The unique selling point of bausparen is that interest rates on deposits and loans are not only fixed once the contract has been signed, but they are often below market rates. The waiving of interest in the savings phase is the “option premium” that customers pay to guarantee a low fixed interest rate in the loan phase. It is this “option premium” which makes bauspar deposits “sticky”; it makes bauspar savings a truly long-term finance instrument, avoiding the usual mismatch between the maturity of deposits and housing loans.

Bausparen offers several advantages, including its simplicity and ability to mobilize long-term liabilities. Moreover, the ability of the bauspar system to function within informal environments is particularly relevant for emerging markets: In the absence of credit scores or formal income, it can provide a lender with proof that a borrower is creditworthy because of the mandatory savings period at the beginning of every bauspar contract. The commitment made during the savings phase, and the deposit that is accumulated, make formal scoring less important—the bauspar customer has already proven that she or he can make regular instalments. Another important advantage of the bauspar system is that it can offer long-term fixed-rate loans, even in environments where long-term fixed-rate funding is otherwise unavailable. A further advantage of the bauspar system is that it is usually run by specialist institutions that are regulated by a special law limiting their business activities to the field of housing finance.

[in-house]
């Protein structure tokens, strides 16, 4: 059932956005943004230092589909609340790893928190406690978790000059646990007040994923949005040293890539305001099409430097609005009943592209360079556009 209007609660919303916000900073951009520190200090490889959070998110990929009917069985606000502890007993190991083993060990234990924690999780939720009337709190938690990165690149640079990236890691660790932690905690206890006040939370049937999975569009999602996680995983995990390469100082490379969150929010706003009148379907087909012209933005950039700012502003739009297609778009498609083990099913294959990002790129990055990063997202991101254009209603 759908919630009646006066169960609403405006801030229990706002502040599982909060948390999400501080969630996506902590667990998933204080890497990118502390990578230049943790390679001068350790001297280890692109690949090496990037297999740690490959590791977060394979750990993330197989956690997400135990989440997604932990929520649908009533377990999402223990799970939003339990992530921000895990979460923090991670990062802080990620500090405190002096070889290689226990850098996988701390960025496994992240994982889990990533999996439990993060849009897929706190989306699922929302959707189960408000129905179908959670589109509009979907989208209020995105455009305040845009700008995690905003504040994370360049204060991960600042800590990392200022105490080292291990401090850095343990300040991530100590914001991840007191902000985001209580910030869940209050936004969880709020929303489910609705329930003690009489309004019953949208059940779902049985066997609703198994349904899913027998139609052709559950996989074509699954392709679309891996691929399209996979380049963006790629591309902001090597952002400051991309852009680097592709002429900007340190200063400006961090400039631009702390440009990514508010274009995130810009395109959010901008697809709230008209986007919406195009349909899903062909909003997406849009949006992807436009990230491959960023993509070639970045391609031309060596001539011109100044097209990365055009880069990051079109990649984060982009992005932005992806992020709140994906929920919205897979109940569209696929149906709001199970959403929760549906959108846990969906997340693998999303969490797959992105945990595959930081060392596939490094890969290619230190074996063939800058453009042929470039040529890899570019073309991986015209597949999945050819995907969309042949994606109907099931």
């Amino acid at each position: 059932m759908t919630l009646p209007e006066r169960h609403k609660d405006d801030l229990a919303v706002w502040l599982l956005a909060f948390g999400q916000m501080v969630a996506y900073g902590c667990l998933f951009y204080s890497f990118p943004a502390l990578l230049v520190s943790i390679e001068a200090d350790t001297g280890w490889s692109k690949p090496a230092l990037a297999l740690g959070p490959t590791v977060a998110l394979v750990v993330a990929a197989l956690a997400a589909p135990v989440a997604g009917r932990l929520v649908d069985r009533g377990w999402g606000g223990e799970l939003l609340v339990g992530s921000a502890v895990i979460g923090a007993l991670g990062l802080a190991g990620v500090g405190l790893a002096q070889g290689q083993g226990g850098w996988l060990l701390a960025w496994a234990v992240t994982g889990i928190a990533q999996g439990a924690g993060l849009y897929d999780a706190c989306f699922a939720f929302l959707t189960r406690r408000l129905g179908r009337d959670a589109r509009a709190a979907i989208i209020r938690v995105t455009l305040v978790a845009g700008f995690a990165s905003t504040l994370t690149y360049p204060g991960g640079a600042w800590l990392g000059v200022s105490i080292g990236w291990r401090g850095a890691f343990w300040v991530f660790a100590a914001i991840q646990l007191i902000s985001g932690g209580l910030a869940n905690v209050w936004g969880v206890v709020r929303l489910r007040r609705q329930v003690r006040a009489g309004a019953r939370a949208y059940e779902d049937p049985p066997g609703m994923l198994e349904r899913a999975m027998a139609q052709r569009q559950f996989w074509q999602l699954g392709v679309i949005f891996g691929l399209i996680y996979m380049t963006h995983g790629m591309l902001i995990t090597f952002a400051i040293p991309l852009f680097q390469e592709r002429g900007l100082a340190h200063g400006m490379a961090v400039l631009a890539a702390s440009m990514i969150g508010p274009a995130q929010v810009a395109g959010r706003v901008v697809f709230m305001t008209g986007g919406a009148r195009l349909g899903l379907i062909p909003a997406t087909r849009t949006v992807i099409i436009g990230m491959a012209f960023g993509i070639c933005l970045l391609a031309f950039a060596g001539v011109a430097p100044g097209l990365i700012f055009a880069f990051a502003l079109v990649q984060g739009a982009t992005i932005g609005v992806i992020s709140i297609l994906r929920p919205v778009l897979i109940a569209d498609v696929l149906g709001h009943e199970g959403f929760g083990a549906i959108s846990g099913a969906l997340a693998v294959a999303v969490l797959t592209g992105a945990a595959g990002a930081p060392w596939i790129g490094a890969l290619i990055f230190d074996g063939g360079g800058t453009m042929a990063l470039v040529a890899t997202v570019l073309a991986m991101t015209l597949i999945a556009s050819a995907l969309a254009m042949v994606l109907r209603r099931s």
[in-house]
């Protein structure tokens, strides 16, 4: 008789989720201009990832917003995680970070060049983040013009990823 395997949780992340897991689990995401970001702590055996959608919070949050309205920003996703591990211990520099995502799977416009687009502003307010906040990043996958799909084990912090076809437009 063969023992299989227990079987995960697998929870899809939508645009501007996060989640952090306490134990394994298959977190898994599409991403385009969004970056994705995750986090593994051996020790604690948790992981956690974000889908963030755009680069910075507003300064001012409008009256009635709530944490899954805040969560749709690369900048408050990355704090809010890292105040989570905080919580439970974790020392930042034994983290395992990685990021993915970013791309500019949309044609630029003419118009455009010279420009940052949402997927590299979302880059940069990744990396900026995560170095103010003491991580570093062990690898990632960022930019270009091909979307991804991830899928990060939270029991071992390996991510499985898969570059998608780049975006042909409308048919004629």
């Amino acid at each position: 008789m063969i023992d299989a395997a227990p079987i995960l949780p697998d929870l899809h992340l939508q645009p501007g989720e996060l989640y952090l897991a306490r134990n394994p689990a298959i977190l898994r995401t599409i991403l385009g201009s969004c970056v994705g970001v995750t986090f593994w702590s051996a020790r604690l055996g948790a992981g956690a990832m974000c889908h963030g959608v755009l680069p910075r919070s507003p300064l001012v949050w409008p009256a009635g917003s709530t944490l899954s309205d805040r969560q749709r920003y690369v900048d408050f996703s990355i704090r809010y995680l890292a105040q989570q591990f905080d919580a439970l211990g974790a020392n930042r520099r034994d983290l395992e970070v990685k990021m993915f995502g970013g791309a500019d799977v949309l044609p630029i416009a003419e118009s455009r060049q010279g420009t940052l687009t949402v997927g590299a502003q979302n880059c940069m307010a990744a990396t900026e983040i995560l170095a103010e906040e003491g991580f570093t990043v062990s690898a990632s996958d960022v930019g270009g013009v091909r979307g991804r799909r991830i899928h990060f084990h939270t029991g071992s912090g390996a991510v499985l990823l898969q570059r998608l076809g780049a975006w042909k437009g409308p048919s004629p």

For a bauspar system to work properly, the macro-economic environment needs to encourage people to save. Moreover, the inflation rate should be neither too volatile nor too high; single digit rates of inflation are recommendable. Macro-economic stability certainly is a precondition for a contractual savings system. Of course, all funding instruments profit from stability.